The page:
# Bolza problem

One of the main problems in the classical calculus of variations on the conditions for an extremum, given some constraints on the type of equations; formulated in 1913 by O. Bolza. The problem consists of the minimization of the functional

$$ J(x) = \ \int\limits _ { t _ {1} } ^ { {t _ 2 } } f(t, x, \dot{x} ) dt + g(t _ {1} , x(t _ {1} ), t _ {2} , x (t _ {2} )), $$

$$ f: \mathbf R \times \mathbf R ^ {n} \times \mathbf R ^ {n} \rightarrow \mathbf R ,\ g: \mathbf R \times \mathbf R ^ {n} \times \mathbf R \times \mathbf R ^ {n} \rightarrow \mathbf R , $$

in the presence of differential constraints on the type of the equation:

$$ \phi (t, x, \dot{x} ) = 0 ,\ \ \phi : \mathbf R \times \mathbf R ^ {n} \times \mathbf R ^ {n} \rightarrow \mathbf R ^ {m} ,\ \ m < m, $$

and the boundary conditions

$$ \psi (t _ {1} , x (t _ {1} ), t _ {2} , x (t _ {2} )) = 0,\ \ \psi : \mathbf R \times \mathbf R ^ {n} \times \mathbf R \times \mathbf R ^ {n} \rightarrow \mathbf R ^ {p} , $$

$$ p \leq 2n + 2. $$

If $ g \equiv 0 $, the problem is known as the Lagrange problem, if $ f \equiv 0 $ and $ p < 2n + 2 $ it is known as the Mayer problem. A special feature of the Bolza problem is the mixed nature of the functional, which is represented as the sum of an integral functional and a function on the boundary. In principle, the Bolza problem is equivalent to the Lagrange problem, and in fact leads to it if one sets

$$ J _ {1} (x) = \ \int\limits _ { t _ {1} } ^ { {t _ 2 } } (f (t, x, \dot{x} ) + x _ {n + 1 } ) dt, $$

$$ {\dot{x} } _ {n + 1 } = 0,\ x _ {n + 1 } (t _ {1} ) = \frac{g}{(t _ {2} - t _ {1} ) } . $$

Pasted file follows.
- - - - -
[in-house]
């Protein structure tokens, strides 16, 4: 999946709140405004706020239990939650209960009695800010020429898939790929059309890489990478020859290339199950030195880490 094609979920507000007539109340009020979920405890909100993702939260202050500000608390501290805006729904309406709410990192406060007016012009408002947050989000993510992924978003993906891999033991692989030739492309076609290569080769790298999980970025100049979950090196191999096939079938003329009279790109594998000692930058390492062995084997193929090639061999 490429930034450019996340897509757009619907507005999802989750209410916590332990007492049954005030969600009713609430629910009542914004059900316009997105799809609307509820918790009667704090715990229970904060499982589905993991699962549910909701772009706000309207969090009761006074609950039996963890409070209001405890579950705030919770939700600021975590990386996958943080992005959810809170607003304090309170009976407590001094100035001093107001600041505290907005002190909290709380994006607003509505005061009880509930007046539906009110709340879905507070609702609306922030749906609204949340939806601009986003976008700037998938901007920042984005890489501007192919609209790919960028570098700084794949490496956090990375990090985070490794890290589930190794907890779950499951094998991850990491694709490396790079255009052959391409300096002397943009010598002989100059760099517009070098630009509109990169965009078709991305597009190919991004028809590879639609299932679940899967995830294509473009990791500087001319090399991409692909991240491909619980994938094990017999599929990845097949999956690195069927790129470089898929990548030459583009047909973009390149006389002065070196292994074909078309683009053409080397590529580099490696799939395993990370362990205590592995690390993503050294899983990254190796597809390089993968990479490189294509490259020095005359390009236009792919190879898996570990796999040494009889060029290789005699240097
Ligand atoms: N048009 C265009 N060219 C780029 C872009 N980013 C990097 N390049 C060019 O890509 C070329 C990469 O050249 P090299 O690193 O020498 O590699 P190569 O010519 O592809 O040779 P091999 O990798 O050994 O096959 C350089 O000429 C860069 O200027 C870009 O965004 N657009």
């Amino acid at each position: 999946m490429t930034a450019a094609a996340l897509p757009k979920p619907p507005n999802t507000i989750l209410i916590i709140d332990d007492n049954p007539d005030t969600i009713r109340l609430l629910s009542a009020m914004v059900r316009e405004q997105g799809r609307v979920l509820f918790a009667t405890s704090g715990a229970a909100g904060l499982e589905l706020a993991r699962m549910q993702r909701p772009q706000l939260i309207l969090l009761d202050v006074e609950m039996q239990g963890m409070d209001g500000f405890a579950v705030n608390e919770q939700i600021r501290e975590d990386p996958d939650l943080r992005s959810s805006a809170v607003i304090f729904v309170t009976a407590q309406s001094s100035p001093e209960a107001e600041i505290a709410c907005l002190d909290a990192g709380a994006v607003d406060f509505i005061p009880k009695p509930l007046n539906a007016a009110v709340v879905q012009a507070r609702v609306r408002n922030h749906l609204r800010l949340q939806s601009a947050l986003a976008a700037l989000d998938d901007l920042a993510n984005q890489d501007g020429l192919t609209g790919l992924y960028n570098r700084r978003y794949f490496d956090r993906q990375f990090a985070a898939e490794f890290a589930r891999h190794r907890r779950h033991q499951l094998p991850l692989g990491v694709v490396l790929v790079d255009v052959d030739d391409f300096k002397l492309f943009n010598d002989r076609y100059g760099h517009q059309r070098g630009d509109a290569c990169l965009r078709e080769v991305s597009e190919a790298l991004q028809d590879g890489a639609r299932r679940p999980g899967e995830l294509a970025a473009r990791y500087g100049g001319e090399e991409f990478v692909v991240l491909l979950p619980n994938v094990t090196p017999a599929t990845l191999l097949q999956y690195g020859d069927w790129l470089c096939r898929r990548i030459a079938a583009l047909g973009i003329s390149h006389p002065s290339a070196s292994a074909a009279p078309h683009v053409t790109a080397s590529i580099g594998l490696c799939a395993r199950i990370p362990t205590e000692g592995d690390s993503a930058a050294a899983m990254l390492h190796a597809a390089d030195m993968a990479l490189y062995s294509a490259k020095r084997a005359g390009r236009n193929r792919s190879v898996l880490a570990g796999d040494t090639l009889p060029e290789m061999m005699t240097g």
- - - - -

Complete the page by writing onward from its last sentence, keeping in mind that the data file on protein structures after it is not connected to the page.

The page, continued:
It also leads to the Mayer problem if one sets

$$ J _ {2} = \ x _ {0} (t _ {2} ) + g (t _ {1} , x ( t _ {1} ),\ t _ {2} , x (t _ {2} )), $$

where

$$ {\dot{x} } _ {0} = \ f (t, x, \dot{x} ),\ \ x _ {0} (t _ {1} ) = 0. $$

The choice of a given form of the problem, and the choice of the topology within which the problem is then considered, is determined by convenience or by expection in each particular case. In the theory of optimal control the problem is usually considered in the form of Mayer's problem; in the classical calculus of variations it is considered in the form of Lagrange's problem. The most extensively used topology is that of the space $ C ^ {1} $ of continuously-differentiable functions. To obtain necessary or sufficient conditions for the extremum, smoothness requirements must be imposed on the functions $ f $ and $ g $ involved in the definition of the problem and on the mappings $ \phi $ and $ \psi $, as well as requirements concerning the regularity of these mappings, i.e. the matrices $ ( \partial \psi / \partial t _ {1} , \partial \psi / \partial x _ {1} , \partial \psi / \partial t _ {2} , \partial \psi / \partial x _ {2} ) $ and $ ( \partial \phi / \partial \dot{x} ) $ must have maximal rank $ p $ and $ m $, respectively. For the vector function $ x(t) $ to give an extremum in the Bolza problem (and, similarly, in the Lagrange or Mayer problem), it is necessary that is satisfies also the Euler equation and the Weierstrass conditions (for a variational extremum) with respect to the Lagrange function constructed using the data of the problem with Lagrange multipliers, as well as the Jacobi condition and the transversality condition.

The notation employed in the above formulation of the Bolza problem is that used in optimal control theory. In the classical calculus of variations the Bolza problem is formulated using a different notation:

$$ J (y) = \ \int\limits _ { x _ {1} } ^ { {x _ 2 } } f (x, y, y ^ \prime ) dx + g (x _ {1} , y (x _ {1} ),\ x _ {2} , y (x _ {2} )), $$

$$ \phi (x, y, y ^ \prime ) = 0,\ \psi (x _ {1} ,\ y (x _ {1} ), x _ {2} , y (x _ {2} )) = 0. $$

#### References

[1] | G.A. Bliss, "Lectures on the calculus of variations" , Chicago Univ. Press (1947) |

**How to Cite This Entry:**

Bolza problem.

*Encyclopedia of Mathematics.*URL: http://encyclopediaofmath.org/index.php?title=Bolza_problem&oldid=46102